Lennox Hinds, whose vision has inspired and led the International Association of Democratic Lawyers and the National Conference of Black Lawyers for decades, received the 2022 Law for the People award from the Lawyers Guild. Lennox has had a storied career of his own. I mention him because, in his acceptance speech, he paid homage to George Crockett, who went from Detroit to New York to defend him against a bar complaint that threatened his license. His story shows how we all stand on the shoulders of those who have bone before. Lennox had said that a particular judge lacked the perspective and experience to be fair to a particular black litigant, a statement that aroused the ire of the New York State bar. Rather than simply going to the bar and apologizing, as many urged him to do, Lennox stood by his statement and Crockett, as was his wont, came to his defense.
George Crockett and Ernie Goodman formed the country’s first integrated law firm. Both are legends and, each in their own way, models for what it means to be a radical lawyer, engaged in battle always on the enemy’s turf. As a past Guild president, Paul Harris, said of the NLG, if we lose today, we’ll be back tomorrow. If we win today, we’ll be back tomorrow. George Crockett and Ernie Goodman exemplified that spirit and that commitment. A Goodman biography, The Color of Law: Ernie Goodman and the Struggle for Labor and Civil Rights was published in 2010 and reviewed in this journal in Vol. 68-1 by Arn Kawano. We now have, as it were, the bookend to that biography with one of Crockett, No Equal Justice: The Legacy of Civil Rights Icon George W. Crockett, JR. Edward J. Littlejohn and Peter J. Hammer.
Goodman rose to eminence primarily from the labor movement. He represented sit-down strikers at Ford in the 1930’s. Until Walter Reuther became president of the United Auto Workers in 1946 and purged those he thought were too close to the Communist Party, he represented the UAW.
Crockett’s consciousness, on the other hand, was more that of a black man who grew up in the Jim Crow south and said,
Racism pervades every area and facet of American life. It is a characteristic of American life; and hence, it is a characteristic of American law.
But their two backgrounds melded. Crockett was the grandson of an enslaved African descendant but the son of a union father, a skilled carpenter and member of the Black Carpenters Union. His commitment to justice generally and particularly for workers, both black and white, animated him even as his principal focus was race. Goodman’s vision recognized the significance of the Civil Rights Movement in the south and, under his leader- ship and not without opposition, the Guild’s emphasis shifted from union side advocacy with the formation of the Committee to Assist Southern Lawyers and the opening of an office in Mississippi to further the work. In many ways, the law firm they opened together recognized that capitalism in the United States was based both on the exploitation of all workers and the particularly cruel and lasting effects of its development on enslaved Africans and their descendants. Parenthetically, neither book mentions how either Crockett or Goodman viewed the theft of native land, certainly another special aspect of U.S. capitalism. While descendants of enslaved Africans were considered “Negro” if they had a single black grandparent—thus expanding the numbers to be subjected to super-exploitation as workers—indigenous people had to be nearly “full-blooded” because the fewer there were, the more land could be stolen.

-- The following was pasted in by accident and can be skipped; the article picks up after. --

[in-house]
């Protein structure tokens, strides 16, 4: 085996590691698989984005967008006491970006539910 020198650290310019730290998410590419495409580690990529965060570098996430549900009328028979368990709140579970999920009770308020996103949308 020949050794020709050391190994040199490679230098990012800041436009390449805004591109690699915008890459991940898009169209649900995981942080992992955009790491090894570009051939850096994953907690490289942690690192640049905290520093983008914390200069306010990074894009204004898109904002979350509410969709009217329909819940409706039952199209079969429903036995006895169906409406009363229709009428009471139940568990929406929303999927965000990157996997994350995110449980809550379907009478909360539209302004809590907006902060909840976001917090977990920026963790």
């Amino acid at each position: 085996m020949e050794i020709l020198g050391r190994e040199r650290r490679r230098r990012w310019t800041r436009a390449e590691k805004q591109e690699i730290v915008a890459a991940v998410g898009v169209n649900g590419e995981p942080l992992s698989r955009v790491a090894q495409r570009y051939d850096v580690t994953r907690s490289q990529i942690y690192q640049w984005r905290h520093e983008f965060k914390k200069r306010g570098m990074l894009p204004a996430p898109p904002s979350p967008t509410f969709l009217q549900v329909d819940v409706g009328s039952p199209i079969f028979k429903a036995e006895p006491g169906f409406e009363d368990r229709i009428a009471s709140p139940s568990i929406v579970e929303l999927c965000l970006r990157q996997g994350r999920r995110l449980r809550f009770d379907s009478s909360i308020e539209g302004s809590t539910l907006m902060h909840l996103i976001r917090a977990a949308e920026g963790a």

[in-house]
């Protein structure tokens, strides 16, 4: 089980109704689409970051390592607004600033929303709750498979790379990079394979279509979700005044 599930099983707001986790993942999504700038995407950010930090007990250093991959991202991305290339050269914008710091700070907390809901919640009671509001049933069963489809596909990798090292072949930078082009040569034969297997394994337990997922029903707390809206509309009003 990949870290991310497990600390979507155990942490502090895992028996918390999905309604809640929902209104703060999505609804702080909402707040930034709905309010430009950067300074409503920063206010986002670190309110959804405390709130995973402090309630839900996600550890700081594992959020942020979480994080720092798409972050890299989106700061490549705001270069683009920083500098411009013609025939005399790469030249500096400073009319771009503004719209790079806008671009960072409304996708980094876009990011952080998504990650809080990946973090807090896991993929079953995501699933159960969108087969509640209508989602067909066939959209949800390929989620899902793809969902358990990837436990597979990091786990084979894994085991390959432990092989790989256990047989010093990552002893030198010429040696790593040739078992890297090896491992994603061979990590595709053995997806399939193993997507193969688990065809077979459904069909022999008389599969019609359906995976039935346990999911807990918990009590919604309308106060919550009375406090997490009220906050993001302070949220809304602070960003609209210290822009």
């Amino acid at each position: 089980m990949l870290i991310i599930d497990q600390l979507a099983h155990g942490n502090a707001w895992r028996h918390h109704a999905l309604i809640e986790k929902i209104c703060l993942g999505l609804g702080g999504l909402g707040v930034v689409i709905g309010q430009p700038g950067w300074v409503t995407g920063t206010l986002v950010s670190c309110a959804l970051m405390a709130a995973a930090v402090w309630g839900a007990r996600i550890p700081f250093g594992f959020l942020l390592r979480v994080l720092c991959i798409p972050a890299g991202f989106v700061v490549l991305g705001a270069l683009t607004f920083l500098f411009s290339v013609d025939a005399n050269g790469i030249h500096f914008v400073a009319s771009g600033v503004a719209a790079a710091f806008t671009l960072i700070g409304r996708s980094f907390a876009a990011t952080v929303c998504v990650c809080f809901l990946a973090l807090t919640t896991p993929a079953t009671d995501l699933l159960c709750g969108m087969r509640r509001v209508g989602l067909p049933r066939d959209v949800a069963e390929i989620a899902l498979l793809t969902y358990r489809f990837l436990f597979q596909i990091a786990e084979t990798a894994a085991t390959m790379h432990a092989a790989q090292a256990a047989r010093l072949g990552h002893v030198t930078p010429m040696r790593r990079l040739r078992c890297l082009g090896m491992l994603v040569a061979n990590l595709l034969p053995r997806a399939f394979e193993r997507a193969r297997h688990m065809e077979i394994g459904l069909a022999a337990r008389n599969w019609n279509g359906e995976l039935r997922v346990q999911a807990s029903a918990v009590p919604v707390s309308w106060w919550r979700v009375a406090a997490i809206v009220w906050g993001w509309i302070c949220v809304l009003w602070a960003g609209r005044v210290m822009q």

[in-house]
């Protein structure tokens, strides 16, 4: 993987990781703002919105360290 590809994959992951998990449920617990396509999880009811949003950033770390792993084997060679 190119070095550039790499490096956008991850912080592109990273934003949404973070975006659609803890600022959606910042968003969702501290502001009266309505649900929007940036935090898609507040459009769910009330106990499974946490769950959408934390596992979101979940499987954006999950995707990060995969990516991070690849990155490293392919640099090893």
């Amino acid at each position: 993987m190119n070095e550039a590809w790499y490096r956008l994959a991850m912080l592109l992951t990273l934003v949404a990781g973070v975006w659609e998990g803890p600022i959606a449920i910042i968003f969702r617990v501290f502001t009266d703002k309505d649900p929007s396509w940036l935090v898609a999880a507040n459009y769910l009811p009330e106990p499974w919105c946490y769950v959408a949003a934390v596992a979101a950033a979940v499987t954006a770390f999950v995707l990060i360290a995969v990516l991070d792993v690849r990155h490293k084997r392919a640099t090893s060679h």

But, this is supposed to be a review of the book about George Crockett. Why, you ask, all the prologue and why don’t you get to it.
The closest the U.S. has come to fascist rule was the McCarthy period. Communists, alleged Communists, Communist sympathizers and those who defended the right of Communists to espouse their ideas were shunned, persecuted, imprisoned and driven to suicide. The Lawyers Guild, virtually alone among legal organizations, refused to inquire as to the affiliations of its members and was willing to defend actual Communists, not just those they felt were wrongly accused of being Communists. We are today facing a similar crisis. In some ways, it may be even more dire. The Supreme Court with its reactionary majority is slashing rights won through decades, if not centuries, of struggle and sacrifice. What is hailed as “democracy” in this country is whittled down with every opinion in every term. The wealth that neoliberals claimed would “trickle down” with a growing economy in fact has siphoned up and political power and influence goes to the highest bidders. The question is whether to hunker down and accept this or to take up (at least figurative) arms against this sea of trouble and, by opposing, seek to end it. Crockett chose to do the latter. He did not win every battle. He spent four months in jail for contempt of court for being a vigorous advocate for his clients in the wake of United States v. Dennis. His and his co-counsels’ bar licenses were threatened for their alleged contempt. But, with these threats and attacks, his career did not collapse. On the contrary, he eventually was elected a judge and later a member of Congress. His career demonstrates that resistance is not always futile. An old friend of mine, David Rein, was a Guild lawyer in Washington, DC during the McCarthy era. Unlike many others, but much like Crockett, he did not shrink from facing the necessity of resistance, even with FBI agents outside his door every morning. When people told him, after the fact, what a hero he was, he scoffed. So far as he was concerned, he was only doing what was to be expected. His response to those who praised his heroism:
I’m not a hero, you’re a stinker.